Back in December, I wrote that to value Aphria (TSX:APHA)(NYSE:APHA), one must discount its questionable Latin American assets all together and to focus only on its domestic growth potential. Based on this analysis, I estimated that the stock presented 50% upside from its then mid-$5 range. Even with all overhang from the short-seller report, Aphria presented a tremendous buying opportunity.
Now that six months have passed since my original estimate of $7.50/ share, it’s time to revisit Aphria to see if there is still room for growth with this controversial name.
Not a $21 stock
Firstly, let’s just rip the band-aid off: Aphria is not going to return its +$20 highs any time soon. The +$5 billion market cap Aphria commanded when it was trading north of $20 was based solely on sector-wide euphoria and growth prospects that had little chance of ever materializing. More importantly, the all-time-high market cap was a feature of a controversy-free company that seemingly had a strong international presence and roughly third- or fourth-place market share in the Canadian market.
Now, six months later, we begin to see that Aphria was hardly a well-run company, and the international footprint was much smaller than anticipated. For example, those apparently valuable Latin American assets have experienced a write-down of $50 million (representing roughly a fifth of their value), despite management’s earlier assurances of their fiscal due diligence. And while the case can be made that the write-down was a non-cash charge, the fact remains that shares were issued for those assets and the dilution stays on the books, regardless of accounting policies.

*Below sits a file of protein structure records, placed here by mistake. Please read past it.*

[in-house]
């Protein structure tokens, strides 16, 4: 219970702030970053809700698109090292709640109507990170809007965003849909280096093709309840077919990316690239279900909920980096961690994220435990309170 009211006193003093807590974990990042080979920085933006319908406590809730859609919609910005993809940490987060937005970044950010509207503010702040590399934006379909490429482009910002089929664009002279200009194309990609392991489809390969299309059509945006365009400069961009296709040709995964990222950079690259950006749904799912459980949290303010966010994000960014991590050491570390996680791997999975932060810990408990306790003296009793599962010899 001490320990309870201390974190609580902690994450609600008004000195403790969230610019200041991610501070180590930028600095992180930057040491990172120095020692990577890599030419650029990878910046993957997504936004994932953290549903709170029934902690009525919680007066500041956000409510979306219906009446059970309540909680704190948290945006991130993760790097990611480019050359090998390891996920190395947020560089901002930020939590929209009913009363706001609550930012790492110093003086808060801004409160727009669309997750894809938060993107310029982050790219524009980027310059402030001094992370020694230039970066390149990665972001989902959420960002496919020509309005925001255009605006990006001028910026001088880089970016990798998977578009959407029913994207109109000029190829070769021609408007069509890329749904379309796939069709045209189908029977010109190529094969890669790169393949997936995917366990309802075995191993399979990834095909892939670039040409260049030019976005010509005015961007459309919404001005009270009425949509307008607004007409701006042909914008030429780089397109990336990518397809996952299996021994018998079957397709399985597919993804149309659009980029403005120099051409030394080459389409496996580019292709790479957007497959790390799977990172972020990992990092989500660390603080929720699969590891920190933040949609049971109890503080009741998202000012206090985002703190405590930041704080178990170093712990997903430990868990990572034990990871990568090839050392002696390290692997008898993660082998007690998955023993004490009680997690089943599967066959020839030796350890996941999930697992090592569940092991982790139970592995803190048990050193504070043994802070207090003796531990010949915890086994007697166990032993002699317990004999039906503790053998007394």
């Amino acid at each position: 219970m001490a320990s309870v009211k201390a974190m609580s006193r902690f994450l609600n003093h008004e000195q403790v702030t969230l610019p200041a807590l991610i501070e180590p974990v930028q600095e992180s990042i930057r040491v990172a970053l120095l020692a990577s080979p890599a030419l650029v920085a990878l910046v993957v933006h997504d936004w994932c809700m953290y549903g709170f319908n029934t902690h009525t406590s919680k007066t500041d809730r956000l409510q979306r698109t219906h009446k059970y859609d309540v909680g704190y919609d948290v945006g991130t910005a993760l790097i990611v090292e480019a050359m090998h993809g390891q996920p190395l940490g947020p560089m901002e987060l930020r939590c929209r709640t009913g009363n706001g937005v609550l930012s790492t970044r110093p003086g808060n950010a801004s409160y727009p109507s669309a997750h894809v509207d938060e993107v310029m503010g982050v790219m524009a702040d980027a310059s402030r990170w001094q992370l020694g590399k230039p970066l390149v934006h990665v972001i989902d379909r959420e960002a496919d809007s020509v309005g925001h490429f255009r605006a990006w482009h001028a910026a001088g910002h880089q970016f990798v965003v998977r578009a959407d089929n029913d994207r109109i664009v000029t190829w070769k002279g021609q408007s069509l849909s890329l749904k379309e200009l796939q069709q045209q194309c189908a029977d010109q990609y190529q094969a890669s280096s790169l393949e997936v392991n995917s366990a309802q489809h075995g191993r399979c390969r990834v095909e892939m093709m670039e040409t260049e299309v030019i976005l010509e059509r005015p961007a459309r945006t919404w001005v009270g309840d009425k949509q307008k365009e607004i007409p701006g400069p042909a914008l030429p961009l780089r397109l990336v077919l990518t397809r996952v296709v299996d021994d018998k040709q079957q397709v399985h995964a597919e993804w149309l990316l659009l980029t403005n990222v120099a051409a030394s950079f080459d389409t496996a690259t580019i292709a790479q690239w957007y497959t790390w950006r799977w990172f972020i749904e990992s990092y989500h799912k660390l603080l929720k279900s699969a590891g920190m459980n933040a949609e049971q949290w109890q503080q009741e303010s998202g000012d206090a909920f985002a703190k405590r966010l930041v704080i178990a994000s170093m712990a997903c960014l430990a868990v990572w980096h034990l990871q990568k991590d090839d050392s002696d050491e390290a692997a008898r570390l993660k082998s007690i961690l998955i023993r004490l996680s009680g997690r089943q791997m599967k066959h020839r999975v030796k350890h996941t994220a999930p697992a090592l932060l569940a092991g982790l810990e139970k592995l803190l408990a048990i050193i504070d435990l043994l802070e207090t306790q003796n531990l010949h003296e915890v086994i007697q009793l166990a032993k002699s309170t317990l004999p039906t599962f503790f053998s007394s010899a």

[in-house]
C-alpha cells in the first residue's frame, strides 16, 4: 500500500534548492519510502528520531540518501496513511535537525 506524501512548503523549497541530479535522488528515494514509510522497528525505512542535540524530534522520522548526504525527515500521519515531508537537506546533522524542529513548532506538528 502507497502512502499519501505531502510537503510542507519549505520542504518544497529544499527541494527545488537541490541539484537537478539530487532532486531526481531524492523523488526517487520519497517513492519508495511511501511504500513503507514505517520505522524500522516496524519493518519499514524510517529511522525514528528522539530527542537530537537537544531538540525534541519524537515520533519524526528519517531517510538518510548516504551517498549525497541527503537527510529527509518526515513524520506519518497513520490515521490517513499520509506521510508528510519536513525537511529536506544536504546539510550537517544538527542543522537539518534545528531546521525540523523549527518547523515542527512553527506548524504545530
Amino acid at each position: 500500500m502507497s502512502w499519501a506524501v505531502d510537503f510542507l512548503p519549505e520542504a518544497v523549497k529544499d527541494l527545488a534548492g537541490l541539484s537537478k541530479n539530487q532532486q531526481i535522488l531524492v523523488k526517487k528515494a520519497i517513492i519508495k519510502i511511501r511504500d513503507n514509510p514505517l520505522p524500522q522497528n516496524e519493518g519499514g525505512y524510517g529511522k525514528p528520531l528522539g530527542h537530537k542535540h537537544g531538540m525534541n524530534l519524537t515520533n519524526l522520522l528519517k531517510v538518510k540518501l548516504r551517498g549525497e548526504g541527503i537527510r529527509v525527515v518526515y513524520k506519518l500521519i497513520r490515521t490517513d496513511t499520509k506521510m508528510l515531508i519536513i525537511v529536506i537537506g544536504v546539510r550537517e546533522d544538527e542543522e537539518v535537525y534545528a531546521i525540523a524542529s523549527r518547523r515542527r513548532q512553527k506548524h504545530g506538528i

Furthermore, in stark contrast to its major-league peers, the company has withdrawn its plans to pursue the U.S. market, which could lead it to trail its competitors once we see federal legalization south of the border.
However, to give credit where it’s due, Aphria is continuing with its expansion plans in Europe, having won five out of 13 cultivation lots for medical marijuana in the nascent German market. That said, the European market is still in its infant stage, and forecasts of European sales should be relatively conservative at this point.
Aphria’s latest earnings also pointed to an increasingly competitive Canadian market. In Q3 of this year, Aphria sold 23% less product than in the previous quarter, while all-in costs of sales adjusted for packing and distribution increased 60%. Moreover, while many were predicting Q3 medical sales to come in below Q2, as recreational sales ramp up and cannibalize the medical sector, the last quarter also saw recreational sales decline, along with the average selling price in the adult-use segment falling to $5.14/ gram from $6.32/gram.
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What is Aphria worth?
To value this company, once again we must discount its Latin American businesses entirely and focus solely on its domestic and European operations. Using analyst estimates of a $5 billion Canadian market in 2021 and a 15% market share, I predict Aphria’s 2021 domestic sales will come in at roughly $750 million, or $800 million when combined with sales from its European subsidiaries.
Based on a 28$ EBITDA margin and 14 times forward multiple (a discount to its large-cap peers, owing to lack of U.S. penetration, and management risks), we can assume the share price to be worth roughly $12.50 per diluted share. Applying a 10% discount to the fair value to compensate for sector volatility and execution risks (AKA loss of shareholder confidence), we arrive at a $11.25 price, or 25% upside from current levels. In other words, Aphria is a buy at these levels, as long as you are not anticipating a two- or three-fold increase in its share price any time soon.
This article represents the opinion of the writer, who may disagree with the “official” recommendation position of a Motley Fool premium service or advisor. We’re Motley! Questioning an investing thesis — even one of our own — helps us all think critically about investing and make decisions that help us become smarter, happier, and richer, so we sometimes publish articles that may not be in line with recommendations, rankings or other content.
Fool contributor Victoria Matsepudra has no position in any of the stocks mentioned.